Epazote Herb

Epazote leaves
Mexico and Guatemala are the two countries that use the herb epazote in their cuisines. photo (c) Janet Hudson on Flickr, cc by 2.0

Epazote (pronounced eh-pah-ZOH-teh) is an aromatic herb commonly used in the cuisines and traditional medicines of central and southern Mexico and Guatemala. Its somewhat pungent flavor profile is described by many as “medicinal” and has notes of oregano, anise, citrus, mint, and even tar or creosote.

The Epazote Plant

The epazote plant is a leafy annual or short-lived perennial plant that can reach 4 feet in height.

  Its dark green, long, slender, jagged leaves end in a point. The flowers are green and very small; they produce thousands of tiny seeds

Native to Central America, where it has been grown for culinary and medicinal purposes for countless generations, epazote has spread as a “weed” (growing in empty lots and by roadsides) throughout a large part of North and South America and even into Europe and Asia, where practically no one is aware of its uses.

Culinary Uses of Epazote

The herb is used almost exclusively in traditional Mexican and Guatemalan cuisines, where both the fresh leaves and tender stems are used. Epazote is a strong-tasting and –smelling plant, so not everyone takes to it right away. It can be somewhat of an acquired taste, but it adds a wonderful rustic layer of flavor to many dishes.

Epazote is most frequently used to season frijoles de la olla (pot beans), especially when they are black beans.

It is also common in stews and rustic dishes made with mushrooms or corn. A sprig of the herb is often found inside a quesadilla made with corn tortillas. The flavor compounds in epazote do not stand up to heat for a long time, so  the herb is added to dishes near the end of cooking.

Aside from its function as a flavoring, epazote is also purported to reduce the gas and bloating experienced by many when eating beans and cruciferous vegetables.

Medicinal Uses of Epazote

This herb has been used in traditional herbal medicine for centuries to treat intestinal parasites in humans and domestic animals. An epazote tea is made from the plant’s leaves and/or flowers and ingested in moderate amounts. Intestinal cramps and other stomach and liver problems may be treated in the same way. Epazote can be toxic when ingested in excess, however, so this treatment is not used in contemporary Western medicine (human or veterinary), as other, equally effective, remedies exist.

Where to Find Epazote

Leaves and stems of this plant are used almost exclusively in its fresh form in its native land. Bunches of it can be purchased in some Mexican grocery stores or farmer’s markets. Should you be lucky enough to purchase some but then find you need only a small portion of it right away, don’t hesitate to freeze the remainder. Since epazote is eaten cooked, there is no need to keep it crisp, and freezing is a good way to keep the herb on hand.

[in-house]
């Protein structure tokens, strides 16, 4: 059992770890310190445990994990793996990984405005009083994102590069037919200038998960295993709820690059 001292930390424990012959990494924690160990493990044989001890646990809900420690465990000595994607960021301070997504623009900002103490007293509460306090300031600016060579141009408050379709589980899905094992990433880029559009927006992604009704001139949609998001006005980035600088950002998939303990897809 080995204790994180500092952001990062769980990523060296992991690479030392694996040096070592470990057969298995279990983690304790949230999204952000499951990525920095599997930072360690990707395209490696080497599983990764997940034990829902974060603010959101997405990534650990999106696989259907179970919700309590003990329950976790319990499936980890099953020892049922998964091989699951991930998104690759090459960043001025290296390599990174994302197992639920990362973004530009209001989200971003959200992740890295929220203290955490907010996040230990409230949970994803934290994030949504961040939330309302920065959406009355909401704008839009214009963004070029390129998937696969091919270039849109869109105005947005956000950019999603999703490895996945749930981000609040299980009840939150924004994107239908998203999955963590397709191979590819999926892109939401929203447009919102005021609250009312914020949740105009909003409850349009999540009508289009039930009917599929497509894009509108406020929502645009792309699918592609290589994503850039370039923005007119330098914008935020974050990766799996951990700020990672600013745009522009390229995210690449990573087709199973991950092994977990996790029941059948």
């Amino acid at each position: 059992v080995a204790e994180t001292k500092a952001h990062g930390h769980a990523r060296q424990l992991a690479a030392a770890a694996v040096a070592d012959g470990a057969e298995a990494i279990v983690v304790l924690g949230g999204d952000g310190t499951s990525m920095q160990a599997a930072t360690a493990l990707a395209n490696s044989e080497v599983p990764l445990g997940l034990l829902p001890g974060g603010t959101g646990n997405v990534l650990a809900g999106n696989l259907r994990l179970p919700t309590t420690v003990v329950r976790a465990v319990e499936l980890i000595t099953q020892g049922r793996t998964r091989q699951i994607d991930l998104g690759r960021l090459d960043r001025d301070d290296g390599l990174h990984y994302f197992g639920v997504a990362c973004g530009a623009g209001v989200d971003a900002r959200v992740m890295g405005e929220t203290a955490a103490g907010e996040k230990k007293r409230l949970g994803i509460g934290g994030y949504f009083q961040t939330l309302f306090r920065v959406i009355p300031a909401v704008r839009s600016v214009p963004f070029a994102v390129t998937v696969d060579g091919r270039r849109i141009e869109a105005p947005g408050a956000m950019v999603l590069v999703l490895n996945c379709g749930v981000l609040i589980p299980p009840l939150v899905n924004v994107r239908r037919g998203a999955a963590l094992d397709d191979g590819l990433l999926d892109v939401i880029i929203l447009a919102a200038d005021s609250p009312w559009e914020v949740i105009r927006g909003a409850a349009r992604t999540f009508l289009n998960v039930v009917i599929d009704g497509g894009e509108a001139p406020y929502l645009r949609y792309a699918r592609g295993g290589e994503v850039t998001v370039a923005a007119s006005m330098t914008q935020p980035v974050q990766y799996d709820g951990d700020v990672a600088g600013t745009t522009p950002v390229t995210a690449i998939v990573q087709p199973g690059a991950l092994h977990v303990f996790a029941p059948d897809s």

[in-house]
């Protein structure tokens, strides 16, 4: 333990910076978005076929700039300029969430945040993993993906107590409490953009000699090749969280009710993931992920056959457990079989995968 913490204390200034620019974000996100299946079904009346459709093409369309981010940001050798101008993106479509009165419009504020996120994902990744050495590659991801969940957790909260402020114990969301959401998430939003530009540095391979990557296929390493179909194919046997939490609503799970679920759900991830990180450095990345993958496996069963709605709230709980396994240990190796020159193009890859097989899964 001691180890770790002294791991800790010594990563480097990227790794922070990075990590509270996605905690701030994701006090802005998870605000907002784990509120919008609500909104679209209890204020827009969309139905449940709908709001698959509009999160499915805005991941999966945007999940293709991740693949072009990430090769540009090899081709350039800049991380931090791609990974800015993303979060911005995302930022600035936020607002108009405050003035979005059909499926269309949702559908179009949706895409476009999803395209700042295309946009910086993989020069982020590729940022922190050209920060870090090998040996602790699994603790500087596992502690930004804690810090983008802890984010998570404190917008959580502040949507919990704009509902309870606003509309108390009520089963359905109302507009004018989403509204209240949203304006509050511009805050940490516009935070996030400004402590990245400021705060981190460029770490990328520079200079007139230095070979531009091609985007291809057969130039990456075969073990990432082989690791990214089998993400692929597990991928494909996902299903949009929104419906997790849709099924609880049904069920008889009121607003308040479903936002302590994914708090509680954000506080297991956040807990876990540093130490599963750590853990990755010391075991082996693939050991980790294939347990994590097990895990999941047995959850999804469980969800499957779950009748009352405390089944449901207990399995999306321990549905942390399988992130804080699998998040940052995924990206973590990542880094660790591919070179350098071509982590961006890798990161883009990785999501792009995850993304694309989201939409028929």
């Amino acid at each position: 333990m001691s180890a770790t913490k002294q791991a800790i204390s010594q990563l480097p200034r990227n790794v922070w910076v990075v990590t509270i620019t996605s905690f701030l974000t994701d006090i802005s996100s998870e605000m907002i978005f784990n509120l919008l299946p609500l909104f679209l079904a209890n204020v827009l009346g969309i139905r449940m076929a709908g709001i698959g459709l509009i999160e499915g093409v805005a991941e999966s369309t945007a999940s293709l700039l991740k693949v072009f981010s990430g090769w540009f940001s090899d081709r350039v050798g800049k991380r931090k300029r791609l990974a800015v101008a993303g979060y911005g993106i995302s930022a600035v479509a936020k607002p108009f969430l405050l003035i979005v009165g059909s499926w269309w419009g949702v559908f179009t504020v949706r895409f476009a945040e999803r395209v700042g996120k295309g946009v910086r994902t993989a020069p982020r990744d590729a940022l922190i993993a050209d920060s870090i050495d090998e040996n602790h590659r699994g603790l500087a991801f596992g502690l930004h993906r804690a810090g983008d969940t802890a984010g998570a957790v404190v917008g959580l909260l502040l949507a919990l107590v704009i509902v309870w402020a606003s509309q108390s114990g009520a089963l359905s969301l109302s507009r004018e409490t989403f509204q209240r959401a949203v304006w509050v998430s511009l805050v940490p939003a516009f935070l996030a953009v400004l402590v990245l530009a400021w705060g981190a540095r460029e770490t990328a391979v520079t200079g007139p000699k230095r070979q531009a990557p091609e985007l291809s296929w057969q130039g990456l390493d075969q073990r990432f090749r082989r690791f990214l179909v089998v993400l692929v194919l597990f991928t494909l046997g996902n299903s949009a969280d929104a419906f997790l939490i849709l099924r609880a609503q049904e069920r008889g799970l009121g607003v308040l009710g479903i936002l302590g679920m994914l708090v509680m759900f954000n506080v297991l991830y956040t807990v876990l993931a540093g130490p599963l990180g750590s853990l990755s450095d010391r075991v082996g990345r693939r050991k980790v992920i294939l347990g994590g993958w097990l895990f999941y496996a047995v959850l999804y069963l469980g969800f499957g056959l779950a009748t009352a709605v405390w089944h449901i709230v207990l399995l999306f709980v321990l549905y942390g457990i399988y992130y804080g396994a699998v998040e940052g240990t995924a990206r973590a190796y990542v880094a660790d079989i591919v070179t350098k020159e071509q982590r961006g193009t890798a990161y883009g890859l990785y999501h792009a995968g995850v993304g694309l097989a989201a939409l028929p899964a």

If you can’t get it fresh, grow your own; it is an easy-to-grow and hearty annual. Epazote seeds are available online if they don’t stock them at your local garden center.

If you are unable to get it fresh and can’t grow it, at least try to get some of the herb in dried form.

(I have found dried epazote in specialty herb & spice shops, both brick and mortar and online.) The flavor of the dried form of this herb will be much less intense, but it will give you an authentic Mexican flavor profile that you can’t get anywhere else.

The Word Epazote and its Synonyms

This herb is used in everyday cooking in the southern Mexican state of Oaxaca and in the Yucatan Peninsula among the Mayan-speaking peoples, but the word epazote derives from Nahuatl, the language spoken by the ancient Aztecs (and still very much alive today). If we translated the word from its original language into English, we would get something like “stinky sweat”—not very appetizing!

In some parts of Mexico and Guatemala, the plant is called pazote, ipasote, apazote, hierba hedionda (“stinky weed”), pazoli, and pizate, In Peru, it known as paico, a word that comes from Quechua.

 In English it is sometimes called goosefoot, skunk weed, wormseed, or Mexican tea; the last two of these terms allude to its medicinal use to combat intestinal parasites.